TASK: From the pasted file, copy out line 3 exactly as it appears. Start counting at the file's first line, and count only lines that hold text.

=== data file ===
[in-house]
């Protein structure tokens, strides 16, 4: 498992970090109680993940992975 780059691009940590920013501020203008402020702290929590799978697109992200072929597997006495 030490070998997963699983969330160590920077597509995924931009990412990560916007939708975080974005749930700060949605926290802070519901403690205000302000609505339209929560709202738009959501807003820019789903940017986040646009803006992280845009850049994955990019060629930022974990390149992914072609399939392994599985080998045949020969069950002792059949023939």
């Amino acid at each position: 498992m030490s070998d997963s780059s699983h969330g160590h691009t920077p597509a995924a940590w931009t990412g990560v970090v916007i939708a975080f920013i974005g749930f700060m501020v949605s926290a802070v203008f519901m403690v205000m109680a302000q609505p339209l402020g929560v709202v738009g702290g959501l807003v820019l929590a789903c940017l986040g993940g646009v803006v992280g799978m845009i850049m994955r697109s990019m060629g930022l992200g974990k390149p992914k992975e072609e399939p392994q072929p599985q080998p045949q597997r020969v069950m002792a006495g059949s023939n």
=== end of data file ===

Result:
């Amino acid at each position: 498992m030490s070998d997963s780059s699983h969330g160590h691009t920077p597509a995924a940590w931009t990412g990560v970090v916007i939708a975080f920013i974005g749930f700060m501020v949605s926290a802070v203008f519901m403690v205000m109680a302000q609505p339209l402020g929560v709202v738009g702290g959501l807003v820019l929590a789903c940017l986040g993940g646009v803006v992280g799978m845009i850049m994955r697109s990019m060629g930022l992200g974990k390149p992914k992975e072609e399939p392994q072929p599985q080998p045949q597997r020969v069950m002792a006495g059949s023939n």